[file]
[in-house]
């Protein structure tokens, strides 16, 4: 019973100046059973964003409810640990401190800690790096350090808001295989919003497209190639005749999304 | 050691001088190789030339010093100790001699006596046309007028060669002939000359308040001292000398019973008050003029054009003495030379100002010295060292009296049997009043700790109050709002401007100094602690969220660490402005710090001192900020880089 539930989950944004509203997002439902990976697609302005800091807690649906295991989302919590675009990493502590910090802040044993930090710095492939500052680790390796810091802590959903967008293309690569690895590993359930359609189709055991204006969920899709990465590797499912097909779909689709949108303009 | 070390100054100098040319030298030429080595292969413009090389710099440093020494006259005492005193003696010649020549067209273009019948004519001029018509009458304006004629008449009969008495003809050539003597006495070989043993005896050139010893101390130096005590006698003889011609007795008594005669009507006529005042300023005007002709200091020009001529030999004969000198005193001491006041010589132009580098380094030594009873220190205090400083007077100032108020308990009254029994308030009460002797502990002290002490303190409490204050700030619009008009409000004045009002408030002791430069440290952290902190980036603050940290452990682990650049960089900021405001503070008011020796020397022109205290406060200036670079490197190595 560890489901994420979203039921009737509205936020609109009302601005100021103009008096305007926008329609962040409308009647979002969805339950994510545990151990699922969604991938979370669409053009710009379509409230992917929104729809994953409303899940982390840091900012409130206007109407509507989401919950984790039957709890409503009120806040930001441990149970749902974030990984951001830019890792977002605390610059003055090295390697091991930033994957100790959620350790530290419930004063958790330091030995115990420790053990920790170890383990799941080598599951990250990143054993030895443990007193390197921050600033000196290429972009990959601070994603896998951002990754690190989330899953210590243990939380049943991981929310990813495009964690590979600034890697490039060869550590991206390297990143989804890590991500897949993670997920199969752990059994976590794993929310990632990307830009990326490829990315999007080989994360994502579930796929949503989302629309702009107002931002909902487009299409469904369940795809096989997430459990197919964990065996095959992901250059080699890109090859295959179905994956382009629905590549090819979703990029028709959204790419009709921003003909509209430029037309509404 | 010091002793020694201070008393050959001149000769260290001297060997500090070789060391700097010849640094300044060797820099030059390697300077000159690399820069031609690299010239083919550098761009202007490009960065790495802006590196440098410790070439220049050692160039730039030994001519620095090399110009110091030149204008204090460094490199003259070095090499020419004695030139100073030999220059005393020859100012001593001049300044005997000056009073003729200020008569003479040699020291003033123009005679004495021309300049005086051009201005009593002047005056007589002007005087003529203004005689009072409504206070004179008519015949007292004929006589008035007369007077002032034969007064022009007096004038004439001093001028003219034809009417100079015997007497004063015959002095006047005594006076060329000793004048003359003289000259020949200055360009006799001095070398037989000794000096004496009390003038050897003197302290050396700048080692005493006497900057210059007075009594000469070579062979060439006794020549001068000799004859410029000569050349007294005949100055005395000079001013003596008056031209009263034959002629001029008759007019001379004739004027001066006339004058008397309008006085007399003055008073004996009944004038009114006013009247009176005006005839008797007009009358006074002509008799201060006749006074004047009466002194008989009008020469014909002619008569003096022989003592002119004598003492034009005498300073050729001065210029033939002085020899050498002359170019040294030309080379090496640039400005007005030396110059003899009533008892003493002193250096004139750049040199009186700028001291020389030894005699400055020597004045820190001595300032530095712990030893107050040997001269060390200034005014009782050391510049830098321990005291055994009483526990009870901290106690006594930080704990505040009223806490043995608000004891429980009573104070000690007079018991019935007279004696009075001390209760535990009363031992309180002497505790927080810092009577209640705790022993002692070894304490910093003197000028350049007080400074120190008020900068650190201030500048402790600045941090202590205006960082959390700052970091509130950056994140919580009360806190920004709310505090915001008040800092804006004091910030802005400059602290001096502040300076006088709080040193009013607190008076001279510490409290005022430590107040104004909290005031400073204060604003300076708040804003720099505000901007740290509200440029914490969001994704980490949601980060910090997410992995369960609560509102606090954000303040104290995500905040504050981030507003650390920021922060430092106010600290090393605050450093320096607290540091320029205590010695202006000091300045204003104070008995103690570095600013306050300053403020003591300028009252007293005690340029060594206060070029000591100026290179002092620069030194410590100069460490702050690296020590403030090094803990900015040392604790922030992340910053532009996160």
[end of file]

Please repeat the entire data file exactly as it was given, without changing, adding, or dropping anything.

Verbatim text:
[in-house]
């Protein structure tokens, strides 16, 4: 019973100046059973964003409810640990401190800690790096350090808001295989919003497209190639005749999304 | 050691001088190789030339010093100790001699006596046309007028060669002939000359308040001292000398019973008050003029054009003495030379100002010295060292009296049997009043700790109050709002401007100094602690969220660490402005710090001192900020880089 539930989950944004509203997002439902990976697609302005800091807690649906295991989302919590675009990493502590910090802040044993930090710095492939500052680790390796810091802590959903967008293309690569690895590993359930359609189709055991204006969920899709990465590797499912097909779909689709949108303009 | 070390100054100098040319030298030429080595292969413009090389710099440093020494006259005492005193003696010649020549067209273009019948004519001029018509009458304006004629008449009969008495003809050539003597006495070989043993005896050139010893101390130096005590006698003889011609007795008594005669009507006529005042300023005007002709200091020009001529030999004969000198005193001491006041010589132009580098380094030594009873220190205090400083007077100032108020308990009254029994308030009460002797502990002290002490303190409490204050700030619009008009409000004045009002408030002791430069440290952290902190980036603050940290452990682990650049960089900021405001503070008011020796020397022109205290406060200036670079490197190595 560890489901994420979203039921009737509205936020609109009302601005100021103009008096305007926008329609962040409308009647979002969805339950994510545990151990699922969604991938979370669409053009710009379509409230992917929104729809994953409303899940982390840091900012409130206007109407509507989401919950984790039957709890409503009120806040930001441990149970749902974030990984951001830019890792977002605390610059003055090295390697091991930033994957100790959620350790530290419930004063958790330091030995115990420790053990920790170890383990799941080598599951990250990143054993030895443990007193390197921050600033000196290429972009990959601070994603896998951002990754690190989330899953210590243990939380049943991981929310990813495009964690590979600034890697490039060869550590991206390297990143989804890590991500897949993670997920199969752990059994976590794993929310990632990307830009990326490829990315999007080989994360994502579930796929949503989302629309702009107002931002909902487009299409469904369940795809096989997430459990197919964990065996095959992901250059080699890109090859295959179905994956382009629905590549090819979703990029028709959204790419009709921003003909509209430029037309509404 | 010091002793020694201070008393050959001149000769260290001297060997500090070789060391700097010849640094300044060797820099030059390697300077000159690399820069031609690299010239083919550098761009202007490009960065790495802006590196440098410790070439220049050692160039730039030994001519620095090399110009110091030149204008204090460094490199003259070095090499020419004695030139100073030999220059005393020859100012001593001049300044005997000056009073003729200020008569003479040699020291003033123009005679004495021309300049005086051009201005009593002047005056007589002007005087003529203004005689009072409504206070004179008519015949007292004929006589008035007369007077002032034969007064022009007096004038004439001093001028003219034809009417100079015997007497004063015959002095006047005594006076060329000793004048003359003289000259020949200055360009006799001095070398037989000794000096004496009390003038050897003197302290050396700048080692005493006497900057210059007075009594000469070579062979060439006794020549001068000799004859410029000569050349007294005949100055005395000079001013003596008056031209009263034959002629001029008759007019001379004739004027001066006339004058008397309008006085007399003055008073004996009944004038009114006013009247009176005006005839008797007009009358006074002509008799201060006749006074004047009466002194008989009008020469014909002619008569003096022989003592002119004598003492034009005498300073050729001065210029033939002085020899050498002359170019040294030309080379090496640039400005007005030396110059003899009533008892003493002193250096004139750049040199009186700028001291020389030894005699400055020597004045820190001595300032530095712990030893107050040997001269060390200034005014009782050391510049830098321990005291055994009483526990009870901290106690006594930080704990505040009223806490043995608000004891429980009573104070000690007079018991019935007279004696009075001390209760535990009363031992309180002497505790927080810092009577209640705790022993002692070894304490910093003197000028350049007080400074120190008020900068650190201030500048402790600045941090202590205006960082959390700052970091509130950056994140919580009360806190920004709310505090915001008040800092804006004091910030802005400059602290001096502040300076006088709080040193009013607190008076001279510490409290005022430590107040104004909290005031400073204060604003300076708040804003720099505000901007740290509200440029914490969001994704980490949601980060910090997410992995369960609560509102606090954000303040104290995500905040504050981030507003650390920021922060430092106010600290090393605050450093320096607290540091320029205590010695202006000091300045204003104070008995103690570095600013306050300053403020003591300028009252007293005690340029060594206060070029000591100026290179002092620069030194410590100069460490702050690296020590403030090094803990900015040392604790922030992340910053532009996160």